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Dangers of male post-natal blues

Friday December 28th, 2018

Post-natal depression is a serious problem for fathers as well as mothers - and may have long-term implications for families, according to a new UK study.

Researchers at Cambridge University found a “small but significant” link between male post-natal depression and subsequent depression experienced by teenage daughters by the age of 18.

The findings, reported in JAMA Psychiatry, come from a study of 3,000 families in Bristol, UK.

The researchers concluded that nearly 5% of fathers suffered from an onset of depression after the birth of a child.

Researcher Professor Paul Ramchandani said: "Research from this study of families in Bristol has already shown that fathers can experience depression in the postnatal period as well as mothers. What is new in this paper is that we were able to follow up the young people from birth through to the age of 18, when they were interviewed about their own experience of depression.

"We were also able to look at some of the ways in which depression in fathers might have affected children. It appears that depression in fathers is linked with an increased level of stress in the whole family, and that this might be one way in which offspring may be affected.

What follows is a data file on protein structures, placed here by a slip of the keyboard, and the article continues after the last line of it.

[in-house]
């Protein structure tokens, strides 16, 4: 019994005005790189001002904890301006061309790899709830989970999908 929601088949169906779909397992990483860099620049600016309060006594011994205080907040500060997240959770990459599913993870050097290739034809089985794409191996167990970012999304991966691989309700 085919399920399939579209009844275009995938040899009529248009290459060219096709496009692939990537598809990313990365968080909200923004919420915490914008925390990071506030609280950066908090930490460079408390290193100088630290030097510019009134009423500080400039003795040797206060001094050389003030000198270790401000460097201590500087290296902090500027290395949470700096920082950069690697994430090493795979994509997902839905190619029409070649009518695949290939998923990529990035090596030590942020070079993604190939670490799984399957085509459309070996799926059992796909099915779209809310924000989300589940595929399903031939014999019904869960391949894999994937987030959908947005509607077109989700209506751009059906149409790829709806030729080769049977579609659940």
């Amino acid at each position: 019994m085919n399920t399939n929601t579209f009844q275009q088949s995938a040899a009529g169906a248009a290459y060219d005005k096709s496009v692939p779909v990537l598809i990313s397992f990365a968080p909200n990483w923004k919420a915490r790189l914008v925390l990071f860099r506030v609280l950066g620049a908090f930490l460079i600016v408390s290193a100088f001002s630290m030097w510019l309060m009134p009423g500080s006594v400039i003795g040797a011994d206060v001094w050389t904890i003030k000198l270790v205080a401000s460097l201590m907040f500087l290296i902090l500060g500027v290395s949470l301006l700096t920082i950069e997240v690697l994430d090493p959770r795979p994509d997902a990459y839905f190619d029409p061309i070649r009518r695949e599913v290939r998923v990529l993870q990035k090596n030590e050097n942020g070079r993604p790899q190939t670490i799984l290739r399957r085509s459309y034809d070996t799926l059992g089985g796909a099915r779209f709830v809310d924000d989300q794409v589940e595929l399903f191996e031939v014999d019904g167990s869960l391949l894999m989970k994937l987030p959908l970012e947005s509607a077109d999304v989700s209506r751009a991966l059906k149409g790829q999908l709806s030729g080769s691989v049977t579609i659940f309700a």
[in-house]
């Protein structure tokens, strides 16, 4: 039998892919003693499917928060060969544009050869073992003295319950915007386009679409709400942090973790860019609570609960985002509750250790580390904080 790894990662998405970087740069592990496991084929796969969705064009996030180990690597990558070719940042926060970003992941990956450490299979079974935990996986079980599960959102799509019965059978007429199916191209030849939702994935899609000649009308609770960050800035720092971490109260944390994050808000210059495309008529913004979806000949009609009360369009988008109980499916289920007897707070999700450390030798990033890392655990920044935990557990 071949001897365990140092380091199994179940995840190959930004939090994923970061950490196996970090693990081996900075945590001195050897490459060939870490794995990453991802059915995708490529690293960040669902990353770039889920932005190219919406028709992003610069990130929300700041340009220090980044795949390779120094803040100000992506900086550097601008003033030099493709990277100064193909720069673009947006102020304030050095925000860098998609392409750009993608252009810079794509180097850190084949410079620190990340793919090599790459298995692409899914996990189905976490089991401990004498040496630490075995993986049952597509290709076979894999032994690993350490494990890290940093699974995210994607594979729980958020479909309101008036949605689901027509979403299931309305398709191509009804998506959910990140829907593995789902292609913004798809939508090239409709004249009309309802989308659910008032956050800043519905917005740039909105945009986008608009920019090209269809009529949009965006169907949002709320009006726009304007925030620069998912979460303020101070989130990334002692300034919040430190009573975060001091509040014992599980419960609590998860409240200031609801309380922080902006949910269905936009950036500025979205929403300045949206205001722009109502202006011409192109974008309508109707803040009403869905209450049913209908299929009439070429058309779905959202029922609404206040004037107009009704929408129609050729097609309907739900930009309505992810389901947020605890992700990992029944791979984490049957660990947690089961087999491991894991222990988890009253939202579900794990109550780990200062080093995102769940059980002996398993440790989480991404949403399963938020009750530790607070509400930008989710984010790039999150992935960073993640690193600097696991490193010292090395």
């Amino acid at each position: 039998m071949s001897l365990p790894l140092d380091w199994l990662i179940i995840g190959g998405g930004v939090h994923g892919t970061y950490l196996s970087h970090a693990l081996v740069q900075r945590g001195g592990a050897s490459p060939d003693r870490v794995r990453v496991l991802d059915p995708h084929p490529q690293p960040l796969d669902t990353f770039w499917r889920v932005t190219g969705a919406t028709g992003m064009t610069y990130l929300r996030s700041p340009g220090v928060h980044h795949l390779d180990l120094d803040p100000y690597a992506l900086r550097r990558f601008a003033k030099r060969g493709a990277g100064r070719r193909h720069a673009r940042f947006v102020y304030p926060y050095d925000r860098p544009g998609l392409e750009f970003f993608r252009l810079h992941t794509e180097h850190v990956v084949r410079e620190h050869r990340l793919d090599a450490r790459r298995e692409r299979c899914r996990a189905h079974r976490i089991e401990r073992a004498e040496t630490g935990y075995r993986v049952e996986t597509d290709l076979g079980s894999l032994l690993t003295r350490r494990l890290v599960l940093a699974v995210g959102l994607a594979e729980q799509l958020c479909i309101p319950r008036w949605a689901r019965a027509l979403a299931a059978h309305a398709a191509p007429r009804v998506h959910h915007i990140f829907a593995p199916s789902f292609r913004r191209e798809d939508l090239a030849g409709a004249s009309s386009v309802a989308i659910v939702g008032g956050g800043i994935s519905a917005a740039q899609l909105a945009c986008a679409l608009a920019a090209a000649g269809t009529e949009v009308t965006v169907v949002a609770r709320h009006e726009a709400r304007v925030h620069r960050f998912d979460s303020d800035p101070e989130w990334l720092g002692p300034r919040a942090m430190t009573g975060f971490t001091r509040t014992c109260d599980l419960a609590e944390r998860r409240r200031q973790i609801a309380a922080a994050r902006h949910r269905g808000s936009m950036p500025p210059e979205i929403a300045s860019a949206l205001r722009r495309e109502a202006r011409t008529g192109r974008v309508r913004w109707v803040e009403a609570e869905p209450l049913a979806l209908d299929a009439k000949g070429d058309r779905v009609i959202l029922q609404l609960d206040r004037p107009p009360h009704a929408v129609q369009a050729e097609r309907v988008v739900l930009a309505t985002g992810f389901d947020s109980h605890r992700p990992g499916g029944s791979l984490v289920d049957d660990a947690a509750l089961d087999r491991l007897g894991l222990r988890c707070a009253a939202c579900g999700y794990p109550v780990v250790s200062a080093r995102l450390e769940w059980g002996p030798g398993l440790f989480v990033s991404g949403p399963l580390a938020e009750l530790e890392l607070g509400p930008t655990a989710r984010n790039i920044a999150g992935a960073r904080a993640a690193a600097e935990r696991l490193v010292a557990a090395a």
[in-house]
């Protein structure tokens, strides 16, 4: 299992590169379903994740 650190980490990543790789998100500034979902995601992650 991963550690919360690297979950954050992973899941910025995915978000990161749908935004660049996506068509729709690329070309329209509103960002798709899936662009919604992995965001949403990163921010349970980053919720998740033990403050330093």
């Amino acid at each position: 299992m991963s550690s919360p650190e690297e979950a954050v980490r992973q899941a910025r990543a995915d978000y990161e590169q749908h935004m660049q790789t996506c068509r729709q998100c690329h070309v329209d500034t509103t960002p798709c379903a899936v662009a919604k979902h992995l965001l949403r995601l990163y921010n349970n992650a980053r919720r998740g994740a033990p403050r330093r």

"Whilst many children will not be affected by parental depression in this way, the findings of this study highlight the importance of providing appropriate help to fathers, as well as mothers, who may experience depression."

Mark Williams, of the campaign group, Fathers Reaching Out, added: "Fathers' Postnatal Depression impacts on the whole family when unsupported, often resulting in fathers using negative coping skills, avoiding situations and often feeling anger.

"In my experience of working with families, it's sometimes only the father who is suffering in silence but sadly very few are asked about their mental health after becoming a parent."

Association of Maternal and Paternal Depression in the Postnatal Period with Offspring Depression at Age 18 Years. JAMA Psychiatry 26 December 2018

Tags: Child Health | Men's Health | Mental Health | UK News

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